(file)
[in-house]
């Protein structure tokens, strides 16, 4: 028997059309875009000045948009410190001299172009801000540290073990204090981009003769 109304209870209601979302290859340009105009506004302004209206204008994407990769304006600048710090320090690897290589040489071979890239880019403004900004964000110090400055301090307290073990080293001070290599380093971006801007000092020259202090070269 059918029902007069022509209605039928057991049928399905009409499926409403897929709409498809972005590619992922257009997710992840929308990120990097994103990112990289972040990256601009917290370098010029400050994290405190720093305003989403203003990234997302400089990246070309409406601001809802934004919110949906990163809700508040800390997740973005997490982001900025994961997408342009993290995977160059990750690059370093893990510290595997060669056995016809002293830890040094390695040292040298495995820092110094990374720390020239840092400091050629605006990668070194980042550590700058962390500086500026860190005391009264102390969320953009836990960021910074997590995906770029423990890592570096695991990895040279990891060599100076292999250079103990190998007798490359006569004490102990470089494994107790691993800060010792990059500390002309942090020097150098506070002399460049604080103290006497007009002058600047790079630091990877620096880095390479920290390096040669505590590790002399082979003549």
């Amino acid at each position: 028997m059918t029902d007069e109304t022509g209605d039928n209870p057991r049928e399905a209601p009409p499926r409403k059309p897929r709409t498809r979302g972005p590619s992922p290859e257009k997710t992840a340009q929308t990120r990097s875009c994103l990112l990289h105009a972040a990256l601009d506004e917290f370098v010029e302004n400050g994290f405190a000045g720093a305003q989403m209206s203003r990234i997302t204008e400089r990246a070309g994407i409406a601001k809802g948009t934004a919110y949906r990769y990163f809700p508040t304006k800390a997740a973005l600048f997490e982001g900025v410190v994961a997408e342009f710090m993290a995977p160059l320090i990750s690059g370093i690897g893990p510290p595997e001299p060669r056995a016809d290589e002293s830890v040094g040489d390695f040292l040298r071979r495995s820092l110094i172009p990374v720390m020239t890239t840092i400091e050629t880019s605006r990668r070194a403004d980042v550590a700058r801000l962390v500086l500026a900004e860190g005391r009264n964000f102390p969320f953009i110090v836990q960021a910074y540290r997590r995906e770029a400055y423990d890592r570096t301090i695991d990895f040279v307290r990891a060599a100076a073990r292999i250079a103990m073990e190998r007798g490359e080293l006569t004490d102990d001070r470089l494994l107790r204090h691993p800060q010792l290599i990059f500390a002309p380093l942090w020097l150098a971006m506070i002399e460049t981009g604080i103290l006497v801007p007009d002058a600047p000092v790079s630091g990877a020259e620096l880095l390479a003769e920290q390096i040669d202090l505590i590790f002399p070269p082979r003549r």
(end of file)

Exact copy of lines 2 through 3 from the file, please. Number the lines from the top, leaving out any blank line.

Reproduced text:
């Protein structure tokens, strides 16, 4: 028997059309875009000045948009410190001299172009801000540290073990204090981009003769 109304209870209601979302290859340009105009506004302004209206204008994407990769304006600048710090320090690897290589040489071979890239880019403004900004964000110090400055301090307290073990080293001070290599380093971006801007000092020259202090070269 059918029902007069022509209605039928057991049928399905009409499926409403897929709409498809972005590619992922257009997710992840929308990120990097994103990112990289972040990256601009917290370098010029400050994290405190720093305003989403203003990234997302400089990246070309409406601001809802934004919110949906990163809700508040800390997740973005997490982001900025994961997408342009993290995977160059990750690059370093893990510290595997060669056995016809002293830890040094390695040292040298495995820092110094990374720390020239840092400091050629605006990668070194980042550590700058962390500086500026860190005391009264102390969320953009836990960021910074997590995906770029423990890592570096695991990895040279990891060599100076292999250079103990190998007798490359006569004490102990470089494994107790691993800060010792990059500390002309942090020097150098506070002399460049604080103290006497007009002058600047790079630091990877620096880095390479920290390096040669505590590790002399082979003549």
């Amino acid at each position: 028997m059918t029902d007069e109304t022509g209605d039928n209870p057991r049928e399905a209601p009409p499926r409403k059309p897929r709409t498809r979302g972005p590619s992922p290859e257009k997710t992840a340009q929308t990120r990097s875009c994103l990112l990289h105009a972040a990256l601009d506004e917290f370098v010029e302004n400050g994290f405190a000045g720093a305003q989403m209206s203003r990234i997302t204008e400089r990246a070309g994407i409406a601001k809802g948009t934004a919110y949906r990769y990163f809700p508040t304006k800390a997740a973005l600048f997490e982001g900025v410190v994961a997408e342009f710090m993290a995977p160059l320090i990750s690059g370093i690897g893990p510290p595997e001299p060669r056995a016809d290589e002293s830890v040094g040489d390695f040292l040298r071979r495995s820092l110094i172009p990374v720390m020239t890239t840092i400091e050629t880019s605006r990668r070194a403004d980042v550590a700058r801000l962390v500086l500026a900004e860190g005391r009264n964000f102390p969320f953009i110090v836990q960021a910074y540290r997590r995906e770029a400055y423990d890592r570096t301090i695991d990895f040279v307290r990891a060599a100076a073990r292999i250079a103990m073990e190998r007798g490359e080293l006569t004490d102990d001070r470089l494994l107790r204090h691993p800060q010792l290599i990059f500390a002309p380093l942090w020097l150098a971006m506070i002399e460049t981009g604080i103290l006497v801007p007009d002058a600047p000092v790079s630091g990877a020259e620096l880095l390479a003769e920290q390096i040669d202090l505590i590790f002399p070269p082979r003549r």